Fake news also leads to racism and xenophobia toward Chinese people (6). In Japan, discrimination against Chinese nationals has become widespread: visitors from China have been called bioterrorists, dirty, and insensitive (6). Fake news has led desperate Japanese people to besiege pharmacies to buy surgical masks (6). In Brazil, a similar phenomenon took place with chloroquine, even though scientific studies showed no clear benefits of the use of the drug to treat the COVID-19 infection (7). It is almost impossible to log in to your social media accounts and not see a suspect text or message on any of these topics.

Governments and healthcare authorities should use social media to spread updates, news, and scientific discoveries about COVID-19. Information to be spread can include who should be tested, when they should be tested, and where they would go to get medical care (8). Social media platforms can also provide helpful direction during this crisis. Facebook, for example, redirects users to World Health Organization (WHO) websites where trustworthy information can be obtained (8). Furthermore, social media can be used for education. Physicians are hosting webinars not only to conduct discussions about COVID-19 but also to talk about their specialties, since most conferences have either been canceled or postponed. Another interesting use of social media during this pandemic is to gather data from people who are in lockdown. Information on symptoms, interactions, and travel routes can all be used to fight the virus and better understand how it spreads.

Due to the overflow of information, practical steps should be taken when dealing with the social media infodemic. Information from reliable sources such as government healthcare authorities and specialists should be trusted. Unreliable information should not be circulated before evaluating the sources and their conflicts of interest. Messages with political content that can influence how we deal with this disease should be avoided. It should be kept in mind that this disease has no race, gender, or political affiliation.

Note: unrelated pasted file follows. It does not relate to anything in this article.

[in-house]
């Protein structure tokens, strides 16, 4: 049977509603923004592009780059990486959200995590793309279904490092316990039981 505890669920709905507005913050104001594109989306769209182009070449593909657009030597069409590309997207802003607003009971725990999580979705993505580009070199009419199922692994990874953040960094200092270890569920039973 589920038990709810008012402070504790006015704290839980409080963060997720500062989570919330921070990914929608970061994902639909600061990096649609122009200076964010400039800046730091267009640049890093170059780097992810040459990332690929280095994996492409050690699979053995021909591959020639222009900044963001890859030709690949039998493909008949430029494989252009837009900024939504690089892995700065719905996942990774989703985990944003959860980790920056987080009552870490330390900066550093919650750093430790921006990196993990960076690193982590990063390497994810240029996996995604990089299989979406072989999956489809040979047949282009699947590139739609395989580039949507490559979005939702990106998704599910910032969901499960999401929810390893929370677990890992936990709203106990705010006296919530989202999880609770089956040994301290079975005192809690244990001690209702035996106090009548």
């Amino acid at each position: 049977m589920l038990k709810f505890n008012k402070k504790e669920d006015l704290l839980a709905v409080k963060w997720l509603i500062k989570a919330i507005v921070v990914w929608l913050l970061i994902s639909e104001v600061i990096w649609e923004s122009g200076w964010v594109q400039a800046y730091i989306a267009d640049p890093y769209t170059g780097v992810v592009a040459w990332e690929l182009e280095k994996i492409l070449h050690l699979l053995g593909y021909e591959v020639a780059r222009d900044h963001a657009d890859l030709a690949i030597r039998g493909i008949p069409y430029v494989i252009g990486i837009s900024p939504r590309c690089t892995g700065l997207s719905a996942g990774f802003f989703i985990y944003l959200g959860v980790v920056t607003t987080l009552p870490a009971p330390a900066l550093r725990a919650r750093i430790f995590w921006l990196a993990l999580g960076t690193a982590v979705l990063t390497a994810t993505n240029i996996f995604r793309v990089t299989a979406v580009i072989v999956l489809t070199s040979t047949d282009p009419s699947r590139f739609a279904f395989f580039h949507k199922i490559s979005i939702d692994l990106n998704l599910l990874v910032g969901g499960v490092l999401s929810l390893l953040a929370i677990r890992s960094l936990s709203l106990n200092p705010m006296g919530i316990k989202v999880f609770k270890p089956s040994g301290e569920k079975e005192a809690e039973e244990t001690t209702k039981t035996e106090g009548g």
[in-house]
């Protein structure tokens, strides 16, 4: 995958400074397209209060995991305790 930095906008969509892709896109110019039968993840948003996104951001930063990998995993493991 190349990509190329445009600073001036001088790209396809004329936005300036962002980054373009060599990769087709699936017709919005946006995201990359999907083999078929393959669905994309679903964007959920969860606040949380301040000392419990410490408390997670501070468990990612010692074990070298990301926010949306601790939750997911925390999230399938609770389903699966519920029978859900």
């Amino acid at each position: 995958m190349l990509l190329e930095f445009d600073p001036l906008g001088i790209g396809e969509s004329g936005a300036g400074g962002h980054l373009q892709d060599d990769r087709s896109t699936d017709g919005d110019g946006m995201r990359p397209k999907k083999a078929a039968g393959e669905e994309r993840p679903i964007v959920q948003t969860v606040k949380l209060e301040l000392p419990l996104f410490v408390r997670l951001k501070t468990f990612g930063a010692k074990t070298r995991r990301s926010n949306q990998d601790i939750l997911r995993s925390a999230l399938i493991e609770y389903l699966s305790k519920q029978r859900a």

Social media is extremely important to fight this contagious disease, not only to get information and be updated about it but also to understand how it spreads, how people interact, and how we can respond to it. As Heidi Tworek, assistant professor at University of British Columbia in Canada, said on Twitter, “Communications in a public health crisis are as crucial as medical intervention … in fact, communications policies ARE a medical intervention” (9). We didn’t have this tool a hundred years ago, but now we must use it wisely in every way we can to overcome this pandemic.

REFERENCES

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7. Coronavírus: desaparecimento da cloroquina das farmácias do Rio preocupa pacientes usuários de medicamentos. Jornal O Globo [Internet]. Available from: https://oglobo.globo.com/sociedade/coronavirus-servico/coronavirus-desaparecimento-da-cloroquina-das-farmacias-do-rio-preocupa-pacientes-usuarios-de-medicamentos-24318959 [cited Apr 16th, 2020]. [ Links ]

8. Merchant RM, Lurie N. Social Media and Emergency Preparedness in Response to Novel Coronavirus. JAMA. 2020. https://doi.org/10.1001/jama.2020.4469Links ]

9. Heidi Tworek on Twitter: “A thread: Communications in a public health crisis are as crucial as medical intervention. in fact, communications policies ARE a medical intervention. We can do much better so here goes: (1/25)”. Twitter. Available from: https://twitter.com/heiditworek/status/1240340632666701824 [cited Apr 16th, 2020] [ Links ]

*Corresponding author. E-mail: dilaurentino@gmail.com

No potential conflict of interest was reported.

Creative Commons License This is an Open Access article distributed under the terms of the Creative Commons License (https://creativecommons.org/licenses/by/4.0/) which permits unrestricted use, distribution, and reproduction in any medium or format, provided the original work is properly cited.